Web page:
From the Malafarina Files, ‘Insanity’ a short story by the master of terror Thomas M. Malafarina

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By: Thomas M. Malafarina

© 2018 Thomas M. Malafarina

“In individuals, insanity is rare; but in groups, parties, nations and epochs, it is the rule.” – Friedrich Nietzsche

“Insanity – a perfectly rational adjustment to an insane world.” – R. D. Laing

“Insanity is the final surrender.” – Marta Caminero-Santangelo

“I guess if everybody went crazy together, nobody would notice.” – Cormac McCarthy


The previous months seemed endless, with day-after-dreary-day dark clouds, ceaseless rain, and damp, chill air. It had been one of the gloomiest springs and summers in recorded local history, with hardly a single full day of sunshine over the past six months. But now, finally, the sun had sliced through the gloom. If, even if only for a brief time, it had succeeded in illuminating the city park over this much-needed lunch hour with all its radiant glory.

Tad Dresden sat on the park bench, eyes closed with his face pointed directly upward into the brightness, absorbing every luminescent ray the sun could provide. He had chosen to sneak out a few minutes early and beat the crowd of what likely would be several hundred people once the clock struck noon. He had followed the weather forecast and knew this brief teaser of sunshine would be short-lived. The forecast said the rain would resume by 2 pm, with no end in sight. He might even extend his lunch hour a bit past one to enjoy the sun while it lasted. After all, his boss was on vacation in Florida and would have no idea if he did.

He couldn’t blame his boss for skipping town for a while. Tad wondered how much more of this constant rain he could take as he had so many times during the past months. He and many of his coworkers had questioned at what point the never-ending gloom would drive them all crazy.

“You might not want to get too used to that sunshine, my friend. From what the weatherman says, it ain’t going to last much longer,” an elderly-sounding voice said from nearby.

Not opening his eyes or changing his position, Tad replied, “That might be true, but I still plan on soaking up as much Vitamin D as possible, thank you very much.”

“Nobody can blame you for that,” the voice said with a chuckle, and Tad noticed the sound of the man’s footfalls getting further away. He hoped he hadn’t come across as rude or unfriendly. After all, the man had only been trying to strike up a conversation. But this was the first sunshine Tad had felt in weeks, and he couldn’t seem to pull himself away from it.

A few minutes later, he heard shuffling along the concrete path approaching him. At first, he thought it might be the previous stranger returning, perhaps to make another attempt at conversation. Tad hoped not, as he wanted to soak in more of this incredible sunshine. Then he thought, hadn’t that stranger’s footsteps sounded normal, like regular footfall? These didn’t sound like normal footsteps but were more like erratic dragging along the walkway. He suddenly realized how vulnerable he was sitting there, face pointed skyward with his eyes closed. Any mugger could walk up to him with a club and bash his skull to a pulp before he even had time to react. There were no guarantees even in this active part in a relatively safe part of town.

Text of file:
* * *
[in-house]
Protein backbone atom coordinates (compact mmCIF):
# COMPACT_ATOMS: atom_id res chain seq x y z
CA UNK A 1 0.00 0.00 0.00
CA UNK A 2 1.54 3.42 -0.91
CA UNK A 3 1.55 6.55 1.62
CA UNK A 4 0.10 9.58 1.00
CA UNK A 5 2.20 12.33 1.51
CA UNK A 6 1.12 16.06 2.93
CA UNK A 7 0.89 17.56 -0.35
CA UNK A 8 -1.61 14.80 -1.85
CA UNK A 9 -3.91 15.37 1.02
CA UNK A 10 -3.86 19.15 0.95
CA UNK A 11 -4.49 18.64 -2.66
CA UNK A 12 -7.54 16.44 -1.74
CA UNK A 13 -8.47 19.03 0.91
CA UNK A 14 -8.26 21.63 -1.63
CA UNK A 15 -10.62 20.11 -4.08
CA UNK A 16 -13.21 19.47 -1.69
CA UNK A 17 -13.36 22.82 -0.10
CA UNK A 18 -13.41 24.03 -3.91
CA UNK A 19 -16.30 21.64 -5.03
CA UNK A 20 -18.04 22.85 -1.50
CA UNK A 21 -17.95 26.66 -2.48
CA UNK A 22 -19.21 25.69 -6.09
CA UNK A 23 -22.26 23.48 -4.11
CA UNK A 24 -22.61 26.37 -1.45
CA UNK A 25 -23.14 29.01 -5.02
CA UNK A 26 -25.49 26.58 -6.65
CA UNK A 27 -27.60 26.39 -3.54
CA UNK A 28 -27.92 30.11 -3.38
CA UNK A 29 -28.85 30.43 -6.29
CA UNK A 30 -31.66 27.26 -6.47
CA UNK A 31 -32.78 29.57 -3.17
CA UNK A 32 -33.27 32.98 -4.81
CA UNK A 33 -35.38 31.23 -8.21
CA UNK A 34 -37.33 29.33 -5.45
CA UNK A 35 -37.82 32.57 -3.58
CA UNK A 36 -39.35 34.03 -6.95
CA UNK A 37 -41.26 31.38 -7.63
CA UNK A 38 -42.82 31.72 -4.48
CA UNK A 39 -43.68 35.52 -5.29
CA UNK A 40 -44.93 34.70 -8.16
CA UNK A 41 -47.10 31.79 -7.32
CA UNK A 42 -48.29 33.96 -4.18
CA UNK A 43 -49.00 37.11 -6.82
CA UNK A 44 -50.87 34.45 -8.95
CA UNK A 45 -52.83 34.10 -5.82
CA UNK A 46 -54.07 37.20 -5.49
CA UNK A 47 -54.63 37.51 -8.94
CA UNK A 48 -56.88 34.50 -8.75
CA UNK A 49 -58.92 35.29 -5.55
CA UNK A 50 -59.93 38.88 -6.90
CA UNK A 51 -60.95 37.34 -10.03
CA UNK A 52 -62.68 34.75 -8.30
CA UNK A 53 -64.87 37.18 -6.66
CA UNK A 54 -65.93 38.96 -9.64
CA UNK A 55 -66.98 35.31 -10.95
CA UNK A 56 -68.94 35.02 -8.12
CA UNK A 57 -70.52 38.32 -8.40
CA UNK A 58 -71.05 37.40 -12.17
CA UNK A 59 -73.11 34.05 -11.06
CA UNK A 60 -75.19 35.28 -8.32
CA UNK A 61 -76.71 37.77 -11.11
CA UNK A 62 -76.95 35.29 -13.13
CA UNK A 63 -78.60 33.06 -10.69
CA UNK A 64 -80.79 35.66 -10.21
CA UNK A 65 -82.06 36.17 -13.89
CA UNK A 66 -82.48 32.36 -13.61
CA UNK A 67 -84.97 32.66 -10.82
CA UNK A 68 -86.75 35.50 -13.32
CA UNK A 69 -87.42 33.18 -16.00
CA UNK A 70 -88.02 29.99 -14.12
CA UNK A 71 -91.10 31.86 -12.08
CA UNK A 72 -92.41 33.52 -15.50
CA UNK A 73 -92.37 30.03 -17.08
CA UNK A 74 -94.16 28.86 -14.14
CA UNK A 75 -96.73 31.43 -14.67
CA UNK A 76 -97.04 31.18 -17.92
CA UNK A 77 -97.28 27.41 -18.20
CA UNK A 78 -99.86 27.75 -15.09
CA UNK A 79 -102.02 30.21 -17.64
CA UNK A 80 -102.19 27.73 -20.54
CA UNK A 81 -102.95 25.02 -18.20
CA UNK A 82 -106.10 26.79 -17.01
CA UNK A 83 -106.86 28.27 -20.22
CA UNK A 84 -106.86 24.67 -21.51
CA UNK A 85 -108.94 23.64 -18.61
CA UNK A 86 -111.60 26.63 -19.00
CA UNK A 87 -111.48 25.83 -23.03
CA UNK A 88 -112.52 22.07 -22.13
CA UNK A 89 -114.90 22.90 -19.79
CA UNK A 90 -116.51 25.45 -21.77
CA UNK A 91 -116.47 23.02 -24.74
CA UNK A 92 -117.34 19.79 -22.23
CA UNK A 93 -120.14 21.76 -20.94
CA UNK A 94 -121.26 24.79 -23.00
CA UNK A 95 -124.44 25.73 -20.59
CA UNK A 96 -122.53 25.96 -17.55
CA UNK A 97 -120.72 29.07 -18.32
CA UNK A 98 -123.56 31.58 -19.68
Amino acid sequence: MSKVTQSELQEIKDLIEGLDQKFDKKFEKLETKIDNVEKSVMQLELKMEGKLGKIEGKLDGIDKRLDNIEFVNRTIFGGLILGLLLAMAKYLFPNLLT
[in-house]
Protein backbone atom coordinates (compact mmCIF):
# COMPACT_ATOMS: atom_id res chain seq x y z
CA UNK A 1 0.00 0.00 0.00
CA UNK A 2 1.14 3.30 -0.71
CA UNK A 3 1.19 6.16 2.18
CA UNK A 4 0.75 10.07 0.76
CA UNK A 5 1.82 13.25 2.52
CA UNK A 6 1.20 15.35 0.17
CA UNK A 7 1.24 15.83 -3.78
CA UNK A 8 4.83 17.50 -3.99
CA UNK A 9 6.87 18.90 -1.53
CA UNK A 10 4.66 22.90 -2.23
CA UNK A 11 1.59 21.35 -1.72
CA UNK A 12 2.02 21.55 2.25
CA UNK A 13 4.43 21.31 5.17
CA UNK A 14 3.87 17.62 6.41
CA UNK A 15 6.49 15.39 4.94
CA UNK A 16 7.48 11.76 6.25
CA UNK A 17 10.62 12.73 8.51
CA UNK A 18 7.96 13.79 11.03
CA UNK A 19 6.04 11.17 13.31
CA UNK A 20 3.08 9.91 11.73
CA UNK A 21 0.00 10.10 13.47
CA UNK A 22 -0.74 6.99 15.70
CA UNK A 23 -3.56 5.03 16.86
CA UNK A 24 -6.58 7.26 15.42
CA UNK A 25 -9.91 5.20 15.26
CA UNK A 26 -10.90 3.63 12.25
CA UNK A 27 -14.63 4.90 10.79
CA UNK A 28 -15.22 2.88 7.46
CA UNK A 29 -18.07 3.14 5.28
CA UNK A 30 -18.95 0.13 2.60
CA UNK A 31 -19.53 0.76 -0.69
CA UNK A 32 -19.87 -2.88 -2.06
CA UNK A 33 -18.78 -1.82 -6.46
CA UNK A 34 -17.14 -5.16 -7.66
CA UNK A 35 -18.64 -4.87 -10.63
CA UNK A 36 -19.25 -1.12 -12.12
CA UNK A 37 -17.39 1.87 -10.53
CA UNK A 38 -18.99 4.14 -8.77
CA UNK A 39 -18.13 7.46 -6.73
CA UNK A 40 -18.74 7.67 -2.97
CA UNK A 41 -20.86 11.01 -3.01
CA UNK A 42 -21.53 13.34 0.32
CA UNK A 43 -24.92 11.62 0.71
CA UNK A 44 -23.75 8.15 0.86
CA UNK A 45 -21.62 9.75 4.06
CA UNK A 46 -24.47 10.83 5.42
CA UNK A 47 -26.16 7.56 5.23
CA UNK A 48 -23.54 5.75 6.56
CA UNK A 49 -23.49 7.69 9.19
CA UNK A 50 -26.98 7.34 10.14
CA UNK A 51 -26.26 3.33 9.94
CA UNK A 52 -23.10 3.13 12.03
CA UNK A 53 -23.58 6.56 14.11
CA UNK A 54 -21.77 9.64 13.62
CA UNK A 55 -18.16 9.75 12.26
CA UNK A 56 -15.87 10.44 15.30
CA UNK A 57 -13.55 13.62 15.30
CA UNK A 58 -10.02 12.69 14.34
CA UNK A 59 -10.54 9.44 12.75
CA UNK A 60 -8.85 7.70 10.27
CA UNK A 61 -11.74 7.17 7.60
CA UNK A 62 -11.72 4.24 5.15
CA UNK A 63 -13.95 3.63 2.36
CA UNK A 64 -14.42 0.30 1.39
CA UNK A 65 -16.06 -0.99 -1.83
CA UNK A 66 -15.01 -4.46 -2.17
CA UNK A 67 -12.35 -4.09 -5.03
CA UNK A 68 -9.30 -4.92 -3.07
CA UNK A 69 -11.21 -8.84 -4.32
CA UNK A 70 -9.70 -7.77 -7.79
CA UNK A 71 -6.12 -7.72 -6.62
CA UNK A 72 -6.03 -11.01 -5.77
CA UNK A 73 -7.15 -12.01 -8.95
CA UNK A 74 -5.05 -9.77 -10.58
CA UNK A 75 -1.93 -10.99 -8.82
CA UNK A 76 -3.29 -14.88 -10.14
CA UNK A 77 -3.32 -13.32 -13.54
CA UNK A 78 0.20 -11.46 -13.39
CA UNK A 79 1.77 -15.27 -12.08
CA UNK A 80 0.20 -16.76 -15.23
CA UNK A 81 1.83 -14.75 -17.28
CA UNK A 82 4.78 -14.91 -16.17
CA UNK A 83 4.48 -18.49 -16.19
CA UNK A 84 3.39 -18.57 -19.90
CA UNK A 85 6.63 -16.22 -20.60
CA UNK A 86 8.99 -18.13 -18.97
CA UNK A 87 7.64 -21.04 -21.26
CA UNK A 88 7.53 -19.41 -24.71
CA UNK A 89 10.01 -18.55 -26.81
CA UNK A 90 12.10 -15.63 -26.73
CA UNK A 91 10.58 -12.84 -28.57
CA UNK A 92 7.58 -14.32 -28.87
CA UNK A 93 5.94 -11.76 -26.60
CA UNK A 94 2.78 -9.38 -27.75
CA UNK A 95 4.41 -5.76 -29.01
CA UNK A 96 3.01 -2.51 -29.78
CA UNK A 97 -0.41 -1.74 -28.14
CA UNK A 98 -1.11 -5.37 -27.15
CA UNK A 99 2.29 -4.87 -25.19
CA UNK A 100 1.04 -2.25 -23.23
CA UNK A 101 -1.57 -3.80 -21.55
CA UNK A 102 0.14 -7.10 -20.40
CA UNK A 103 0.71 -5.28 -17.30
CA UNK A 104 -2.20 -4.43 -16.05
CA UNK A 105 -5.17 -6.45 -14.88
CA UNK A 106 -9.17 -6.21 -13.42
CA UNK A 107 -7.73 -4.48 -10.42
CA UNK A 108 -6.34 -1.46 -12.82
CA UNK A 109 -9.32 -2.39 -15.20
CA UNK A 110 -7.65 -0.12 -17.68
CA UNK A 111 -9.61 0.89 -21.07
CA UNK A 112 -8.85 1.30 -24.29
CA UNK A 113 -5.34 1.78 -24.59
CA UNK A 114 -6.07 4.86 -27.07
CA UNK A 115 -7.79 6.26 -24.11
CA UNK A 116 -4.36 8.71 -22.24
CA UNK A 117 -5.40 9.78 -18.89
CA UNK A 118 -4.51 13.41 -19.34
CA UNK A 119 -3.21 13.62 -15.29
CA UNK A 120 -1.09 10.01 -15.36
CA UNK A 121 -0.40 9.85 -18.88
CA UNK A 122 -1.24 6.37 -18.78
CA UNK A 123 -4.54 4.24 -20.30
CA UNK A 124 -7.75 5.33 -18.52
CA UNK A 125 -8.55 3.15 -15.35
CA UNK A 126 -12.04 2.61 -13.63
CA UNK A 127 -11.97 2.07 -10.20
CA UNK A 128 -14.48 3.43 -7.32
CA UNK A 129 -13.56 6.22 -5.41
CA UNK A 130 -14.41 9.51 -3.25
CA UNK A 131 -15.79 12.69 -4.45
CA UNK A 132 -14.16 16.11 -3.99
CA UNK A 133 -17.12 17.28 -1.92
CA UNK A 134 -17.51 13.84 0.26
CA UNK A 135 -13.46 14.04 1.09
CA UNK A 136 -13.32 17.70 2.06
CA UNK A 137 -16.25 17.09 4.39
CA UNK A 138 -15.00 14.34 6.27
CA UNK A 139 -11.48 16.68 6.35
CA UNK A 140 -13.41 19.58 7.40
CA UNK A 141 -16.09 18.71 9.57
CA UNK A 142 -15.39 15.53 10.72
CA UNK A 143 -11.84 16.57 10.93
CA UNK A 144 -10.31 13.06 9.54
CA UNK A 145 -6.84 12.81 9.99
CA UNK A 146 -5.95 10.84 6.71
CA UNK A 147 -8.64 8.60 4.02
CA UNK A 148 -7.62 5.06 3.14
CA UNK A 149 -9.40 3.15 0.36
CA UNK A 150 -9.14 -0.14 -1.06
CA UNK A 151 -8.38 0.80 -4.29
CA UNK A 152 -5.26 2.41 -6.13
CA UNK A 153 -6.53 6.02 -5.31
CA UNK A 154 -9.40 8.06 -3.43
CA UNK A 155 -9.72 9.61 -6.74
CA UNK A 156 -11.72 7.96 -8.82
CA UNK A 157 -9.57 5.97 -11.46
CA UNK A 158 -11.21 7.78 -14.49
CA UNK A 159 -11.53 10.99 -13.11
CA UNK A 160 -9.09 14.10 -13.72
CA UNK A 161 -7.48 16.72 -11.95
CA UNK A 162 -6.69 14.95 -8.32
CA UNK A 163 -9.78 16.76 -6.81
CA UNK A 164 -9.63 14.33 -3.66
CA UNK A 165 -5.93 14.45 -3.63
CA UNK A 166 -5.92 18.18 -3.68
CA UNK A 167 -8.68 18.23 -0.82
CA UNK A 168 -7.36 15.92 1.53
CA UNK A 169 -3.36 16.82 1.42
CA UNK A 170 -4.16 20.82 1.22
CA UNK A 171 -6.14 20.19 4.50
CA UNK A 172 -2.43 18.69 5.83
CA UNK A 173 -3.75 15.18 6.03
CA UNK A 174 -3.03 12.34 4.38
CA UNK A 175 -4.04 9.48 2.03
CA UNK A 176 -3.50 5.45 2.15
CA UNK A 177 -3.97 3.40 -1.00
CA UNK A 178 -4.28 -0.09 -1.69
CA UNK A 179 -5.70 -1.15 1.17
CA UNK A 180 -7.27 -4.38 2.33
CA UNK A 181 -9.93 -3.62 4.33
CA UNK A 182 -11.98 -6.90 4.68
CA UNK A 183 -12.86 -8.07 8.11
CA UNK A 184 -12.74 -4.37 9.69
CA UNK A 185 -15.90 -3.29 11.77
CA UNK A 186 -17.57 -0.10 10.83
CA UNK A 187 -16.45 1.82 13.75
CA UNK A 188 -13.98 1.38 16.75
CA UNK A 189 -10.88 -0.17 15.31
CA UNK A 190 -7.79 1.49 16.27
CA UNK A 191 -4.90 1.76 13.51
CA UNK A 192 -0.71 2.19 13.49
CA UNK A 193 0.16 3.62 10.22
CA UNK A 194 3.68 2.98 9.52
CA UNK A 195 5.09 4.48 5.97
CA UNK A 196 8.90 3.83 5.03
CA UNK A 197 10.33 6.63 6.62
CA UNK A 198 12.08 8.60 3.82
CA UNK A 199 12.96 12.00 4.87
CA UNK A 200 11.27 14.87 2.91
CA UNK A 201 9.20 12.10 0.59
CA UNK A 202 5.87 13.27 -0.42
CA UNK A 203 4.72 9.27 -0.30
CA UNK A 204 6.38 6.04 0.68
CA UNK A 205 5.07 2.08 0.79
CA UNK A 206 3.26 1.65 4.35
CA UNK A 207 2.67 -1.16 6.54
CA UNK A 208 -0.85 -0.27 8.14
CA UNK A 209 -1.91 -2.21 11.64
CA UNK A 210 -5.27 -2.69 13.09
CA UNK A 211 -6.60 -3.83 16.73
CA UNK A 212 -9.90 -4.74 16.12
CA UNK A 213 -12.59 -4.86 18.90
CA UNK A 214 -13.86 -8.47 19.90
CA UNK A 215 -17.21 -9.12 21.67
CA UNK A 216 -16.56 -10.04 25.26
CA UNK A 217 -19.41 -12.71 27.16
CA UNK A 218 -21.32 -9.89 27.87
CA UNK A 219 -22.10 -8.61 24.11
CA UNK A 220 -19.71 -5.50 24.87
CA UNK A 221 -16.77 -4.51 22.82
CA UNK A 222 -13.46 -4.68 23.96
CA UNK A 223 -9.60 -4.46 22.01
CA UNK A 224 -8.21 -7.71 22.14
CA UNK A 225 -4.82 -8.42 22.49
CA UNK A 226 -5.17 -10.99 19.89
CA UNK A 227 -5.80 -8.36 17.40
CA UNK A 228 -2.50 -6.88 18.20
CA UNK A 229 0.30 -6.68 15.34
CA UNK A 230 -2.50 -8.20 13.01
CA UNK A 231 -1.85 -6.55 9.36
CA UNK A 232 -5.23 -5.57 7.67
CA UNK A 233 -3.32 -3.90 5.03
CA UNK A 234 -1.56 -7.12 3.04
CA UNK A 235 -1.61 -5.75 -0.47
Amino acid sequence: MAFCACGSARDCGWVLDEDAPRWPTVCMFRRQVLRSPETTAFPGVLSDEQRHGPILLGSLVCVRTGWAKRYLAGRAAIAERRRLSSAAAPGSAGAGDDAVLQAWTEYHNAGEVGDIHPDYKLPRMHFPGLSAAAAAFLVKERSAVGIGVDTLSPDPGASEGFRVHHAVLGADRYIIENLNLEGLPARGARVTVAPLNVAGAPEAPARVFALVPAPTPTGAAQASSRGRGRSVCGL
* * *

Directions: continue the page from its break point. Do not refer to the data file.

Tad heard a strange monotone voice coming from in front of him, murmuring in some unknown language he couldn’t begin to identify, “Mula roo. Wallama tang. Foona taloon.”

He cautiously opened his eyes to see a strange man standing before him, not more than three feet away. He appeared to be in his mid-thirties with a receding black hairline already showing signs of gray. He wore dark brown dress pants, matching socks and shoes, and a white shirt with a tan tie. At first glance, the man would have looked like any one of a dozen office workers out for a lunchtime stroll. Except for the crimson stain on the front of his shirt and tie. Not to mention the bloody box cutter he held tightly in his right hand.

“Fargar muffta varnoff palantarf,” the man jabbered incoherently. That was when Tad noticed the man’s eyes for the first time. Somehow those eyes had simultaneously managed to alternate between dead and void of all emotion to the wild eyes of a vicious, crazed animal.

“Look, buddy,” Tad said with a quivering voice, “I… I don’t want any trouble.” Tad wasn’t a big man, only about 5-6 and 135 pounds soaking wet. He knew nothing about self-defense and had never been in a single fight in his entire life, but he sensed the threat level was about to go nuclear. Tad slowly brought his cell phone around, prepared to call 911 if needed. He thought a whole lot of good that would do him if this weirdo decided to go ballistic. If the wacko was so inclined, he could slice Tad to ribbons long before any cops arrived.

To Tad’s surprise, the man didn’t attack, however, nor did he respond in any way to the attempts Tad made to calm him. It was like he hadn’t heard a single word Tad had spoken. He just stood staring wide-eyed as a broad Jack-O-Lantern grin spread across his face. Tad ventured a glance down at his smartphone and pressed the telephone icon.

Then to Tad’s horror, the man lifted the blood-splattered box cutter and placed the tip of its razor edge against his forehead where flesh met his thinning hairline. Tad grimaced in stunned disbelief as the man sunk the blade a quarter of an inch into his forehead, not so much as flinching from what had to be an incredible level of pain. Tad felt the phone fall from his grip and clatter to the park bench, but he was too shocked by what he saw to retrieve it.